Nguyen, Bich-Tram

Portrait of Ieyasu Tokugawa

From the late 12th century to the late 16th century, Japan was characterized by unstable politics. During this time, the country was mainly ruled by powerful regional families called daimyo or military warlords called shogun. Called Sengoku Jidai, or the Warring States period, this era consisted of frequent internal wars and power shifts. It wasn’t until the early 17th century did Japan start to experience a relatively stable political and social structure, initiated by Tokugawa Ieyasu, a powerful military leader. After winning the Battle of Sekigahara in 1600 (and later the attack on Osaka Castle in 1615), Ieyasu virtually wiped out all of his rivals and became the most powerful man in Japan. In 1603, he was appointed as Shogun by the emperor (who held no real political power) and went to establish his government in Edo, now named Tokyo.

This shift in power led to an intense change in the social structure of Japan. Ieyasu created a much stronger bureaucratic military government, essentially controlling all aspects of society. Under his rule, a ‘four-class’ social structure was enforced. Besides the Shogun and the daimyo (who now reigned as provincial lords under the shogun), there were four classes that were strictly defined. Based on Confucius ideals of order, this structure was intended to promote social productivity and allowed for zero mobility—one could not escape their social class. The first class, directly under and loyal to the daimyo, were the samurai. As the only class allowed to wield weapons, the samurai acted as soldiers and officials. Although they only made up about 10% of the population, the samurai had much political power and were held to a high intellectual standard. Next in social standing were the farmers or peasants. As the primary force behind Japan’s agricultural economy, they were exhaustingly pushed to work harder and repressed under taxes. Beneath the farmers were artisans and craftworkers who produced non-agricultural goods. In the lowest social group were merchants, who sold products, but were not directly involved in production. Unintentionally, the merchants became a very rich social group, as a result of their business. However, as the lowest social class, they had virtually no political power and were prevented from improving their status.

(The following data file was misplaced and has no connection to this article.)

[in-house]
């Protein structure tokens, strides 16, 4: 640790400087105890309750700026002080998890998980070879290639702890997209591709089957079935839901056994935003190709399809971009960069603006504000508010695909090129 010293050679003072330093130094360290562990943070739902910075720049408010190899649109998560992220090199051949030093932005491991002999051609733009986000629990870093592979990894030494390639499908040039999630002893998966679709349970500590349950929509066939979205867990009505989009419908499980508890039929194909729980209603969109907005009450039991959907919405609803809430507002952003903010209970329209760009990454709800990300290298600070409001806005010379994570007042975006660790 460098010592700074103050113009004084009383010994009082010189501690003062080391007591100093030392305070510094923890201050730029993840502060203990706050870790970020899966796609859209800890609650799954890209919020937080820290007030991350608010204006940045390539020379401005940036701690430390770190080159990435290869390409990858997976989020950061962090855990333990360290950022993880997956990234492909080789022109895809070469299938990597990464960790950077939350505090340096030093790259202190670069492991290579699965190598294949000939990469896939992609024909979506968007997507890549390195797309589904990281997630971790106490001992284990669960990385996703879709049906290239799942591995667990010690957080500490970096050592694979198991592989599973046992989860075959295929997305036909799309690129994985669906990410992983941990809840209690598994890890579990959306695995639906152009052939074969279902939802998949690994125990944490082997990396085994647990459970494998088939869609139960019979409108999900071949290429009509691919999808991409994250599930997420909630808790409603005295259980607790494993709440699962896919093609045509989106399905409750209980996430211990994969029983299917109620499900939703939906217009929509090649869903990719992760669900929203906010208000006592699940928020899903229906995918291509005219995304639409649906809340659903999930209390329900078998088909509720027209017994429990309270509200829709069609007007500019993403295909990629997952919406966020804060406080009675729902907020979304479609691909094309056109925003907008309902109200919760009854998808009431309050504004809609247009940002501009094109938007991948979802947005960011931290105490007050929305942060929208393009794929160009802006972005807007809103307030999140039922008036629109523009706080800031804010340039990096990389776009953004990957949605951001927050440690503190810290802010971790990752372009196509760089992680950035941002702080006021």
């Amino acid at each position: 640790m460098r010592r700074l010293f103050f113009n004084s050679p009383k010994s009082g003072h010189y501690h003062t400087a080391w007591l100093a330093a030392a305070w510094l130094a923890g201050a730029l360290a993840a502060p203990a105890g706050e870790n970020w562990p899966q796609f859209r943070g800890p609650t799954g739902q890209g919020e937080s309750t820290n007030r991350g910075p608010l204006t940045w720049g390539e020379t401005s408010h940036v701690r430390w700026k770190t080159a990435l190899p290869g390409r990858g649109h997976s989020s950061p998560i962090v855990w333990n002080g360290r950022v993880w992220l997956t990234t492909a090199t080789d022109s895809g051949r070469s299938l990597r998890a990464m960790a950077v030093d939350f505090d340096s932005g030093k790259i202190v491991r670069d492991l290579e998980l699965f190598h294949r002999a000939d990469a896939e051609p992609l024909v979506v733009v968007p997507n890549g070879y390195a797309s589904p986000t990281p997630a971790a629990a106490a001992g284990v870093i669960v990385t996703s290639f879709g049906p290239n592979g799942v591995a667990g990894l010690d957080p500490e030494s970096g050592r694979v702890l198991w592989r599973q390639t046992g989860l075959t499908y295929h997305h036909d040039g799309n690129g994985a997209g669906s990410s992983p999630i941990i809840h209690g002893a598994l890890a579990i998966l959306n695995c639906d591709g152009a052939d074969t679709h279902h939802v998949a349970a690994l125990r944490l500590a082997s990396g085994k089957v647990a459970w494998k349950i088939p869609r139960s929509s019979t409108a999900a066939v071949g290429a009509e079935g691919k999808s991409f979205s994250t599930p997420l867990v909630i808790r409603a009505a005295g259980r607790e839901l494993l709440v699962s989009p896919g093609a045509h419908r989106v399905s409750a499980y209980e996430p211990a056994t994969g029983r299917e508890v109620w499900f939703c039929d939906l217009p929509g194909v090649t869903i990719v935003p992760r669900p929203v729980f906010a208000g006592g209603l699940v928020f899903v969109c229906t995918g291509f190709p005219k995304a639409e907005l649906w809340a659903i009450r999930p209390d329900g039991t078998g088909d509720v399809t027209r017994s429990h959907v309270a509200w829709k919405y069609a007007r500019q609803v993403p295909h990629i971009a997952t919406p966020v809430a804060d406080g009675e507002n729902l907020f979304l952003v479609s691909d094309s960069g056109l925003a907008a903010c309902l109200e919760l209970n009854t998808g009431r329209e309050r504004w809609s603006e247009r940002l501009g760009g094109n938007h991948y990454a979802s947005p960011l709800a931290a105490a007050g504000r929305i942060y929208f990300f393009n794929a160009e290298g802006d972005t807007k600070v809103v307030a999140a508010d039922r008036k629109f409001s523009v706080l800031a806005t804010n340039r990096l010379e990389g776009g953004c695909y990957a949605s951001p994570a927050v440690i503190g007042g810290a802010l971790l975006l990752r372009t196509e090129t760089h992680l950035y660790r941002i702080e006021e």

Known as the Edo Period, Ieyasu and his descendants (the Tokugawa) reigned for nearly 300 years. Under their rule, a completely new social structure was imposed and a time of relative peace and prosperity was established. This period is a prime example of social change as a result of the entry of a new social agent. Coming to power, Tokugawa Ieyasu became a social agent that changed Japan’s existing order. By enacting a new social structure, he created a period where conflict was minimal and economic productivity was high. These characteristics describe the Edo Period and solidify the fact that social change can truly shape the structure and definition of an era.